Structured Data RDFa Lite Jekyll theme

Jekyll Ruby Gem

This Jekyll theme (live demo) provides structured data markup in the form of RDFa Lite for maximum human readability and smaller files (less repetition than JSON-LD, microdata, or full RDFa. Additionally, for best practices purposes it is based on HTML5 Boilerplate (v7.0.1), hence some additional directories (styles, scripts, html5-boilerplate-docs, .colophon) and files (.editorconfig, .htaccess, 404.html, site.webmanifest, robots.txt, humans.txt, browserconfig.xml).

The favicon.ico, icon.png, tile.png, and tile-wide.png files are images provided by HTML5 Boilerplate and left as-is so that you can get an idea for the sizes involved. They should, of course, be replaced ASAP with images appropriate to YOUR site.

The structured data schemas currently implemented are WebPage (AboutPage, ContactPage), Blog, BlogPosting, and Event.

In future, I plan to

  • implement schemas: Review, Book, HowTo, and CollectionPage (ImageGallery).
  • integrate responsiveness
  • better (actually) utilize SASS.
  • implement breadcrumbs

layout examples


Add this line to your Jekyll site's Gemfile (note the version of paginate-v2, as of early 2019 there is a problem:

gem "structRDFaL"
gem 'jekyll-paginate-v2', '2.0.0'

And add this line to your Jekyll site's _config.yml:

theme: structRDFaL

And then execute:

$ bundle

Or install it yourself as:

$ gem install structRDFaL



  • sitehome.html is a slight modification from default.html based on the idea that some of the logic needed to have just one template seemed like an unnecessary burden to put on every page in the site. I may re-engineer things or just change my mind about that later.
  • default.html the base for everything else
  • aboutPage.html you should have one. sets WebPage type for you.
  • contactPage.html you should have one. sets WebPage type for you. contactform.html is included in assets if you want to modify mine
  • bloghome.html compliant Blog (sort of, see notes in comments), lists and paginates all your posts
  • event.html compliant Event page, uses the default layout. See eventform.html for some other Event types.
  • eventpost.html compliant Event post, uses the BlogPosting layout.
  • page.html just the default generated from "jekyll new"
  • post.html compliant BlogPosting (sort of, see notes in bloghome)

  • autopage_category.html

  • autopage_tags.html the templates that paginate-v2 autopages expect.


  • blogList.html implements pagination-v2 logic and uses autopages for tags and categories
  • catag.html where the list of linked categories and tags are generated
  • catag-old.html before autopages, a single page list of categories, and another for tags were generated. These links go there.
  • footer.html contact info for you, javascript library inclusion, google analytics
  • nav.html site navigation included on each page. the current page link is disabled for proper usability.


Everything in the assets directory should be moved out to the root directory of your site where they are EXPECTED (.colophon is optional and just for your information). The images are there mostly for your sizing reference when you create your own. Obviously, customize away, nothing needs to remain as-is.

There is only a slight (real) difference between HTML5 Boilerplate's 404.html and the one that Jekyll generates when you create a new instantiation, so what you want to do there is entirely up to you.

Actually, eventform.html and contactform.html are forms that I use on my sites to capture data from the public, feel free to mod and use if you're incorporating Events or don't have any other contact type plans. Also tag.html and category.html are used in conjunction with catag-old.html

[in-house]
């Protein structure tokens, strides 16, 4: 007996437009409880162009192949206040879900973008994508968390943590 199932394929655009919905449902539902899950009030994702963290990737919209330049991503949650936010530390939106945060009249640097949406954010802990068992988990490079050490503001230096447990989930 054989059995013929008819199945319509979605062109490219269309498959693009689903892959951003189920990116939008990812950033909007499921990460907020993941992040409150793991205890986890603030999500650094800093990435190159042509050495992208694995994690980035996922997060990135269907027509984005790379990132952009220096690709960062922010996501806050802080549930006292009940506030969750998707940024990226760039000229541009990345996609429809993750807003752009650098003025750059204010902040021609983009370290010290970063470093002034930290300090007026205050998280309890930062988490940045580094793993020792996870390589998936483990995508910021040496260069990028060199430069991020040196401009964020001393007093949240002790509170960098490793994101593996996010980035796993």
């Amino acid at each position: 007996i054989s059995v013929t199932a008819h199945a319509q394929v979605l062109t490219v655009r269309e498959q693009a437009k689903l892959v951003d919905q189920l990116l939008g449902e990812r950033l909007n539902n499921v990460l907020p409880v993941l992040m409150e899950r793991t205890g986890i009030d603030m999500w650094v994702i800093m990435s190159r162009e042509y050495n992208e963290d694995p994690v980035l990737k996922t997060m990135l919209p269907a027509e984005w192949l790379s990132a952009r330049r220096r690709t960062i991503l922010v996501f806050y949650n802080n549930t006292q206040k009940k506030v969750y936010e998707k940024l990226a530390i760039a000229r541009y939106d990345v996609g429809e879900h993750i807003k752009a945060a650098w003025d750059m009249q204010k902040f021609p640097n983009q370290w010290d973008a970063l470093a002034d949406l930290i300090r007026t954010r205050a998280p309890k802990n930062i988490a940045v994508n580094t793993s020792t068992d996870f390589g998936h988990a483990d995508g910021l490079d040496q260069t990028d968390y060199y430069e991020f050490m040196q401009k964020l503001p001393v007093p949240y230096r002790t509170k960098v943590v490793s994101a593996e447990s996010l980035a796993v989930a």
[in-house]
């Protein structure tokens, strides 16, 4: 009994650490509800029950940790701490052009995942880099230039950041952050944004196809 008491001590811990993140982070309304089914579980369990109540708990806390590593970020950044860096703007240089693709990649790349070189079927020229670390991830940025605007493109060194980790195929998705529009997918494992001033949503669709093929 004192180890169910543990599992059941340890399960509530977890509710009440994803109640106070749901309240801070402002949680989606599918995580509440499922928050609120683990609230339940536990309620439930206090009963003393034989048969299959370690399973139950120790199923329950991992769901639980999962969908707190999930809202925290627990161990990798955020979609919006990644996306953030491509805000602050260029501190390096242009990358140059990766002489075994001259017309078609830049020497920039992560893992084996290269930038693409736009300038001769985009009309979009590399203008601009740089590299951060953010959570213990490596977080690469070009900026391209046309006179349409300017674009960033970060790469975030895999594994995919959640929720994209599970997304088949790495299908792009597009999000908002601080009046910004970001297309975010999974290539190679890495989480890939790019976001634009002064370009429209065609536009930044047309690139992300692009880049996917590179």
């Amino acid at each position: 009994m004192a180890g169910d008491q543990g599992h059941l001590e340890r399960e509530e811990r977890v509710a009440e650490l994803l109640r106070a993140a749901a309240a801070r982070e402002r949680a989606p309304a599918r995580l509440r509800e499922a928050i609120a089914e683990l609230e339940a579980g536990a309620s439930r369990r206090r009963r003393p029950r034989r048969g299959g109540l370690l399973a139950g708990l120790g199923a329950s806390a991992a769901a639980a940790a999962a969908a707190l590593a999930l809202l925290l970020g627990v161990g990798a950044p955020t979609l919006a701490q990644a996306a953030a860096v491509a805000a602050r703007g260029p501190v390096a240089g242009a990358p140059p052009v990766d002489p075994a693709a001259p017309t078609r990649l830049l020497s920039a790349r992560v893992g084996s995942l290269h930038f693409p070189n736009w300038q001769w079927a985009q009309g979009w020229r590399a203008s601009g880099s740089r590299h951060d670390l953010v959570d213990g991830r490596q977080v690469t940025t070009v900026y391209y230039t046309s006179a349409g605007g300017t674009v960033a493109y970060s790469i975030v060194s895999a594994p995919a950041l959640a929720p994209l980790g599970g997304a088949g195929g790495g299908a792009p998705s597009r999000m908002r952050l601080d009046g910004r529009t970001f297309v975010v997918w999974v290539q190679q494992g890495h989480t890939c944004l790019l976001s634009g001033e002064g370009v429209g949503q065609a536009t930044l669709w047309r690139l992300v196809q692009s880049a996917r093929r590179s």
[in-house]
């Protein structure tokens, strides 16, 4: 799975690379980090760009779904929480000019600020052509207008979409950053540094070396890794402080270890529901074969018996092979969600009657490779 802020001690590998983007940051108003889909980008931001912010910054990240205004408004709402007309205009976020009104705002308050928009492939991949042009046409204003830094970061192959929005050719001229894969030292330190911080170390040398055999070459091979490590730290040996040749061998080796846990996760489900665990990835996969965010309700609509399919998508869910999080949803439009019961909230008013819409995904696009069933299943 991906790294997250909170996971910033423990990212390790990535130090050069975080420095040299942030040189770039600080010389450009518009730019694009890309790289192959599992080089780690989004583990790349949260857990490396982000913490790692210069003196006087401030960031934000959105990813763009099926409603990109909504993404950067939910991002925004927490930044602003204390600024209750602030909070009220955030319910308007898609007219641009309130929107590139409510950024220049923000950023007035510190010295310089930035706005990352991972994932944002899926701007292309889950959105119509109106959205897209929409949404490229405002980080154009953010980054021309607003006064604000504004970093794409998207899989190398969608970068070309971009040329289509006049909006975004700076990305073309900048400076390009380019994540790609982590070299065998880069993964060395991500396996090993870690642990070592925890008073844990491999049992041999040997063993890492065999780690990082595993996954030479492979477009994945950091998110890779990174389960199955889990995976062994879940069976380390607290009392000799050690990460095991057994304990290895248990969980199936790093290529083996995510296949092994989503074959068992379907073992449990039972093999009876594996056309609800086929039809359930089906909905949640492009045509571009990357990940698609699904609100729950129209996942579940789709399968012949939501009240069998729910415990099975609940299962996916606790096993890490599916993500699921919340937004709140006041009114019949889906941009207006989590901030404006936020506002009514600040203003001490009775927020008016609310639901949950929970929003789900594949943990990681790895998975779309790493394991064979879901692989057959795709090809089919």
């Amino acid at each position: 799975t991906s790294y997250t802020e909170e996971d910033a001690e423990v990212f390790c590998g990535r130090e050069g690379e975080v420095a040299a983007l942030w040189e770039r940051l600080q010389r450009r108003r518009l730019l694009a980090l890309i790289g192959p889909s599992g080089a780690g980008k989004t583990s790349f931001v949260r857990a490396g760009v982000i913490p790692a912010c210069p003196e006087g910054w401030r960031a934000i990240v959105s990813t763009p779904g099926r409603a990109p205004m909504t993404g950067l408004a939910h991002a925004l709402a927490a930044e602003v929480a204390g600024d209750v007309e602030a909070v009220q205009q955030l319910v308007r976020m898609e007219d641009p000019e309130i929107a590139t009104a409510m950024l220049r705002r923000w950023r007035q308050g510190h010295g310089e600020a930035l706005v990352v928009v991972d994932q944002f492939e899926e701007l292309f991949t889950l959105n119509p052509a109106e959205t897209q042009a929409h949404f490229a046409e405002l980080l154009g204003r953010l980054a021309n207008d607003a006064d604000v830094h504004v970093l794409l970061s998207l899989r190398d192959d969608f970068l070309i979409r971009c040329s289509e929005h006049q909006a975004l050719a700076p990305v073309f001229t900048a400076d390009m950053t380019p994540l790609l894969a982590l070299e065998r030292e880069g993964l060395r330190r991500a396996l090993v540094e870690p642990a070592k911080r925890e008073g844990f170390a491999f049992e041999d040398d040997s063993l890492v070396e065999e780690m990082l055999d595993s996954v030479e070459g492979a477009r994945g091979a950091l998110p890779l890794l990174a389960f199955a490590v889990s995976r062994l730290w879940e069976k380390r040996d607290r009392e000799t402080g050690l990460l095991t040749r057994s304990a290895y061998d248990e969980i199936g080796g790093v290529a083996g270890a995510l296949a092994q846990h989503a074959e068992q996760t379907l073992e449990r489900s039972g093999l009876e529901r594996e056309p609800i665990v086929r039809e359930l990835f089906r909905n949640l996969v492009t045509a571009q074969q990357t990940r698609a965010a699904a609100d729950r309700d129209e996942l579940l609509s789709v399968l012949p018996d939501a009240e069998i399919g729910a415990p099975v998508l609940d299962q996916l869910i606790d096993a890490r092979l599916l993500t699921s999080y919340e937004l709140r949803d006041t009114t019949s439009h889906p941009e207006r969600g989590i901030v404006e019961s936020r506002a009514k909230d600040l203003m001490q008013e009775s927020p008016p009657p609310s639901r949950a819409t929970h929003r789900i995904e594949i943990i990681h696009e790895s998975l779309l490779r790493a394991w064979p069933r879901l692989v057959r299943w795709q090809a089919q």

I'm just learning Sass, so the only thing in _sass directory is the pieces for normalize-scss, read about it in the .colophon


  • title/sitemark: Page titles will be created from either "sitemark - page.title" or "page.title - site.title", so config sitemark if so desired.
  • email: is used in several places with nothing to prevent spammers from scraping it, you have been warned.
  • author: is used in multiple places in the metadata.
  • scPath: the path to your (java)scripts, I recommend /scripts/
  • stPath: the path to your CSS, I recommend /styles/

The jekyll-paginate-v2 plugin is expected

These are OPTIONAL

  • specialty: used in WebPage Schema: "One of the domain specialities to which this web page's content applies."
  • google_analytics: your Google Analytics code
  • javascriptON: set if you want the HTML5 Boilerplate JS recommended libraries (main.js, plugins.js, jquery-3.3.1.min.js, modernizr-3.6.0.min.js) included at the bottom of each page
  • copynotice: something like "Copyright Acme 1999 - All rights reserved." or a link to creative commons pages is fine. (Dublin Core usage guide, Dublin Core example code). Currently only used in metadata, I'll get around to putting it in the footer at some point.

Per Page Frontmatter Options

  • description: if a page.description does not exist, the site.description is used in the metadata
  • meta-creator: if a page is authored by someone not the site author, a page.meta-creator can be set
  • keywords: keywords for HTML metadata and Dublin Core, maybe later for one or another Schema (note that blogpost tags and categories are added to keywords for metadata purposes).
  • subject: similar but different from keywords. (Dublin Core usage guide, Dublin Core qualifer options)
  • creation-date: Dublin Core date qualifier options (will be integrated into the schema metadata at some point.)

Read the comments in the default.html layout for more options.


Bug reports and pull requests are welcome on GitHub at This project is intended to be a safe, welcoming space for collaboration, and contributors are expected to adhere to the Contributor Covenant code of conduct.


The theme is available as open source under the terms of the MIT License.